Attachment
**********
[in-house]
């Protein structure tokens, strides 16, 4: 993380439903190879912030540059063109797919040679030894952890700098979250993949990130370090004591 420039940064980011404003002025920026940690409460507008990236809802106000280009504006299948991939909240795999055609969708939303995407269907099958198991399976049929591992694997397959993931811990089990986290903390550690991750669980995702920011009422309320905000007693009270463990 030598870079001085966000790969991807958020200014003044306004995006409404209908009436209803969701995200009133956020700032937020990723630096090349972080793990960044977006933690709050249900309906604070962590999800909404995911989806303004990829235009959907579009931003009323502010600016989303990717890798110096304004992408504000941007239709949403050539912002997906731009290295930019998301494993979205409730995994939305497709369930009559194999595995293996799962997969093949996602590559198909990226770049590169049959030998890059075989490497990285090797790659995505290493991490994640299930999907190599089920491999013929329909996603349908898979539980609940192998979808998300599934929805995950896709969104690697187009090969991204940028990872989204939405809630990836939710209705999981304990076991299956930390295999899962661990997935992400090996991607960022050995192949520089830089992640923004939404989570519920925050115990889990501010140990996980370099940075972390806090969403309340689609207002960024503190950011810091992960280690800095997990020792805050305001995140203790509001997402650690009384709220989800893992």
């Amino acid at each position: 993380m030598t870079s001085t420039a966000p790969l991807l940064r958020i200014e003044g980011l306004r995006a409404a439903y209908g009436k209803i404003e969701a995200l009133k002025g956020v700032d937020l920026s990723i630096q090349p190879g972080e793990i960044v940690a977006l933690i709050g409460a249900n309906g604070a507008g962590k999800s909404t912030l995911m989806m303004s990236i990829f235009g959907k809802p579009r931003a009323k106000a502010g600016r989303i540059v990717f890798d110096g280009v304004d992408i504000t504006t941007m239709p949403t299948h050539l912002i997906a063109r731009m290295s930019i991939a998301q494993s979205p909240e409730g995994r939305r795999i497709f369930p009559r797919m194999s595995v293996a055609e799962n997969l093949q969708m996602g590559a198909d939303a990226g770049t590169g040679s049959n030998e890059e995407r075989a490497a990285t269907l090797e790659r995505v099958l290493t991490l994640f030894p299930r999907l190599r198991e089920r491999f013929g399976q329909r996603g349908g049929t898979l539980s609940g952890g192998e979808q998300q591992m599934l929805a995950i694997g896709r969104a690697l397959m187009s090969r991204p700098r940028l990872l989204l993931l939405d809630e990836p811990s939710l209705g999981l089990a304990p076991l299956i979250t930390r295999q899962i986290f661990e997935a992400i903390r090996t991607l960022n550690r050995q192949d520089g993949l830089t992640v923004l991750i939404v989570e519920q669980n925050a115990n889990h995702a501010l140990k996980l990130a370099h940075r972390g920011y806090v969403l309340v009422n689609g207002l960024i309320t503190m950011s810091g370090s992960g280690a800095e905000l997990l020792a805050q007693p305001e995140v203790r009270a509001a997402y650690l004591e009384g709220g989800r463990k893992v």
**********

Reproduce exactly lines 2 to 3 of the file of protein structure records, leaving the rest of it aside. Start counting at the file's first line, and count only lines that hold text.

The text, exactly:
């Protein structure tokens, strides 16, 4: 993380439903190879912030540059063109797919040679030894952890700098979250993949990130370090004591 420039940064980011404003002025920026940690409460507008990236809802106000280009504006299948991939909240795999055609969708939303995407269907099958198991399976049929591992694997397959993931811990089990986290903390550690991750669980995702920011009422309320905000007693009270463990 030598870079001085966000790969991807958020200014003044306004995006409404209908009436209803969701995200009133956020700032937020990723630096090349972080793990960044977006933690709050249900309906604070962590999800909404995911989806303004990829235009959907579009931003009323502010600016989303990717890798110096304004992408504000941007239709949403050539912002997906731009290295930019998301494993979205409730995994939305497709369930009559194999595995293996799962997969093949996602590559198909990226770049590169049959030998890059075989490497990285090797790659995505290493991490994640299930999907190599089920491999013929329909996603349908898979539980609940192998979808998300599934929805995950896709969104690697187009090969991204940028990872989204939405809630990836939710209705999981304990076991299956930390295999899962661990997935992400090996991607960022050995192949520089830089992640923004939404989570519920925050115990889990501010140990996980370099940075972390806090969403309340689609207002960024503190950011810091992960280690800095997990020792805050305001995140203790509001997402650690009384709220989800893992």
């Amino acid at each position: 993380m030598t870079s001085t420039a966000p790969l991807l940064r958020i200014e003044g980011l306004r995006a409404a439903y209908g009436k209803i404003e969701a995200l009133k002025g956020v700032d937020l920026s990723i630096q090349p190879g972080e793990i960044v940690a977006l933690i709050g409460a249900n309906g604070a507008g962590k999800s909404t912030l995911m989806m303004s990236i990829f235009g959907k809802p579009r931003a009323k106000a502010g600016r989303i540059v990717f890798d110096g280009v304004d992408i504000t504006t941007m239709p949403t299948h050539l912002i997906a063109r731009m290295s930019i991939a998301q494993s979205p909240e409730g995994r939305r795999i497709f369930p009559r797919m194999s595995v293996a055609e799962n997969l093949q969708m996602g590559a198909d939303a990226g770049t590169g040679s049959n030998e890059e995407r075989a490497a990285t269907l090797e790659r995505v099958l290493t991490l994640f030894p299930r999907l190599r198991e089920r491999f013929g399976q329909r996603g349908g049929t898979l539980s609940g952890g192998e979808q998300q591992m599934l929805a995950i694997g896709r969104a690697l397959m187009s090969r991204p700098r940028l990872l989204l993931l939405d809630e990836p811990s939710l209705g999981l089990a304990p076991l299956i979250t930390r295999q899962i986290f661990e997935a992400i903390r090996t991607l960022n550690r050995q192949d520089g993949l830089t992640v923004l991750i939404v989570e519920q669980n925050a115990n889990h995702a501010l140990k996980l990130a370099h940075r972390g920011y806090v969403l309340v009422n689609g207002l960024i309320t503190m950011s810091g370090s992960g280690a800095e905000l997990l020792a805050q007693p305001e995140v203790r009270a509001a997402y650690l004591e009384g709220g989800r463990k893992v």